Michael J. Absalon, MD, PhD
Director, Medical Education Program
focuses on developing new therapies and combinations of therapies for pediatric leukemias and lymphomas. He is currently investigating the therapeutic potential of combining the new targeted drug sorafenib with conventional chemotherapy for relapsed AML.
Karen C. Burns, MD, MS
Clinical Director, Cancer Survivorship Center
conducts research on cancer survivorship and serious late effects of cancer treatment, including obesity, heart problems, fertility issues, increased risk of second cancers, and long-term outcomes of cancer survivors. She is also leading development of a fertility preservation program for children and adolescents undergoing chemotherapy as well as other unique medical and support services for adolescent and young adult cancer patients.
Lionel M.L. Chow, MD, PhD
St. Baldrick’s Foundation Scholar
studies high-grade gliomas, which are aggressive brain tumors in adults and children with limited treatment options. Using a combination of novel and robust laboratory models coupled with the study of human tumor material, the lab’s goals are to better understand the cellular origins and molecular underpinnings of these diseases in order to design and test novel therapies that will hopefully improve patient outcome.
Biplab Dasgupta, PhD, MS
Member, Cancer Biology and Neural Tumors Program
focuses on the integration of metabolic and signaling pathways in neural cells including neural and brain cancer stem cells. He is particularly interested in understanding the link between cellular energy sensing pathways with cellular signaling circuits that are controlled by growth factors and their receptors. Mouse models are used to understand the development of high grade human and mouse brain tumor (glioma).Visit the Dasgupta Lab.
Rachid Drissi, PhD
studies replicative senescence or cellular aging, believed to be a tumor suppressor mechanism by which normal cells limit cell proliferation to prevent genome instability and cancer. The long-term goal of their research program is to examine telomere disruption signaling to DNA damage pathway and senescence. They are also developing a combination therapy that includes telomere disruption to improve the outcome for children with brain tumors.
Maryam Fouladi, MD, MSc, FRCPC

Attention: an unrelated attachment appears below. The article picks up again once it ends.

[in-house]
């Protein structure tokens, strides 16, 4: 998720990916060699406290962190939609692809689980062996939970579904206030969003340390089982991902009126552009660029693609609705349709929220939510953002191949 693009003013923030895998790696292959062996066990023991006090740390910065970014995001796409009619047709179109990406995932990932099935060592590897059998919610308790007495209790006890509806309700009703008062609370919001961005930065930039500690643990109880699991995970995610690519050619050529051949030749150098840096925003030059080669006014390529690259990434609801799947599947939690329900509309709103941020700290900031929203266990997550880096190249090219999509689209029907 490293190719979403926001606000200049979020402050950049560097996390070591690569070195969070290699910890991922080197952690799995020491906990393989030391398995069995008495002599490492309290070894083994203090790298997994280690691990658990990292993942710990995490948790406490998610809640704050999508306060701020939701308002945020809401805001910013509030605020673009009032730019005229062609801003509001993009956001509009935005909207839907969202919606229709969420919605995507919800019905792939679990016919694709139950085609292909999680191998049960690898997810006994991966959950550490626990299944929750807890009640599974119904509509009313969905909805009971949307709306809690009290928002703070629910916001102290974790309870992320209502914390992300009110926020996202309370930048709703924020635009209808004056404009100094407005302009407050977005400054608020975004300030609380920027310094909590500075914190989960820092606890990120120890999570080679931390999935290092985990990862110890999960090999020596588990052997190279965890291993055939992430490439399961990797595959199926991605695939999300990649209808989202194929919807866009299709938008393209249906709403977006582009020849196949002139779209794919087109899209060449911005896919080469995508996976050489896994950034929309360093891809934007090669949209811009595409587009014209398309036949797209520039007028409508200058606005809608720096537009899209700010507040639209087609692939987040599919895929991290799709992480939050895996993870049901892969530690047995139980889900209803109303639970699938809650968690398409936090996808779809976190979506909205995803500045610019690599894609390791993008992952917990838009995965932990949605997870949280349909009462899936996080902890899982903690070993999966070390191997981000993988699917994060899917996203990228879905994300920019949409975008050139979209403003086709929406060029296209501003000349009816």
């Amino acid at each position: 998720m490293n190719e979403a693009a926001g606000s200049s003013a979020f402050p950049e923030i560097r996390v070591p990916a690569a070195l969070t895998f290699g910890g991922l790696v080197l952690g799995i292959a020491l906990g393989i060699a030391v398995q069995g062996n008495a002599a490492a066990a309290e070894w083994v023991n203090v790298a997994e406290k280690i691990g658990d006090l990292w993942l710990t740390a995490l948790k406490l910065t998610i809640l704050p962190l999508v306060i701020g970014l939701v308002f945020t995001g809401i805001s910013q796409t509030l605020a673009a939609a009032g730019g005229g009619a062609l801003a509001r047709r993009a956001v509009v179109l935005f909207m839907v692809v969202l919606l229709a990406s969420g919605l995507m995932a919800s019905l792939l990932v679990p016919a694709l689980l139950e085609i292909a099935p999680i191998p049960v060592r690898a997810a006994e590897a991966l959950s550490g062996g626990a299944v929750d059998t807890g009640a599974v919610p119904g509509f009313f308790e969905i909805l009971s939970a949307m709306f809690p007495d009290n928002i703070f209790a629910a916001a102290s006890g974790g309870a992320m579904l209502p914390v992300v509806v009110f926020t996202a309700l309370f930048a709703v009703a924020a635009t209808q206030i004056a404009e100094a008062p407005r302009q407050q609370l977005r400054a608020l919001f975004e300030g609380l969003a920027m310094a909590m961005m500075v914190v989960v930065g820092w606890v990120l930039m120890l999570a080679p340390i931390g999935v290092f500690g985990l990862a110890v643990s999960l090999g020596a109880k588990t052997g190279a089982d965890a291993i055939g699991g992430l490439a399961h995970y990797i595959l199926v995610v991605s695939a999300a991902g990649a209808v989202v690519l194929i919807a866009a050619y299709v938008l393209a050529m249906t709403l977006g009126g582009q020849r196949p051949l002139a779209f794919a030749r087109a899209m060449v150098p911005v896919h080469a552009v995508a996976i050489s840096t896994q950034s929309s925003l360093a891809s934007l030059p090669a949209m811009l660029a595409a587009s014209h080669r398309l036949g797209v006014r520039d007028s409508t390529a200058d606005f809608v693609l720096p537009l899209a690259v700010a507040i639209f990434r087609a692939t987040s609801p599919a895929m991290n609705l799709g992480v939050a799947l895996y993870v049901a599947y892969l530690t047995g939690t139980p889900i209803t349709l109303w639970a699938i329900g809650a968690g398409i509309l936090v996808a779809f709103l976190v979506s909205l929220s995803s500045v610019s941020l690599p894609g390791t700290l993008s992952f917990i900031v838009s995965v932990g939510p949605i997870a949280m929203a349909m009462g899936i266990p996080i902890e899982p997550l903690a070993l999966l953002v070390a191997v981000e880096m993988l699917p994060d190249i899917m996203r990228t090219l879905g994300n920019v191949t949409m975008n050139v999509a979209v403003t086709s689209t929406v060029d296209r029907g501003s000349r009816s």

Medical Director, Brain Tumor Center
serves as chair for the CNS Tumor New Agents/Relapse Committee for the Children’s Oncology Group, and as member of the steering committee for the COG CNS Tumor Committee and the Collaborative Ependymoma Research Network (CERN). She serves as local and national study chair for active open clinical trials that test new approaches to treat children with very poor prognosis tumors such as high-grade gliomas and diffuse intrinsic pontine gliomas.
James I. Geller, MD
Medical Director, Kidney and Liver Tumors Program
focuses on children and young adults affected by solid tumors. Dr. Geller's expertise is recognized internationally, as witnessed by his appointments to the Children's Oncology Group (COG) Renal Tumor, Liver Tumor, Retinoblastoma and Central Nervous System (Brain Tumor) Committees. Dr. Geller directs and spearheads local and national studies in these areas, with an emphasis on novel therapeutics.
Adrienne M. Hammill, MD, PhD
Director, Hereditary Hemorrhagic Telangiectasia (HHT) Center
conducts clinical research on hemangiomas and vascular malformations, focusing on development of new therapies for these conditions and new tools for assessing response to therapy, including novel imaging modalities.
Trent R. Hummel, MD
focuses on developing novel therapeutics to treat children with all central nervous system tumors including those with very poor prognosis tumors such as high-grade gliomas and diffuse intrinsic pontine gliomas. Dr. Hummel is leading a national Phase 1 clinical trial investigating temozolomide in combination with vorinostat.
Jennifer L. Mangino, MD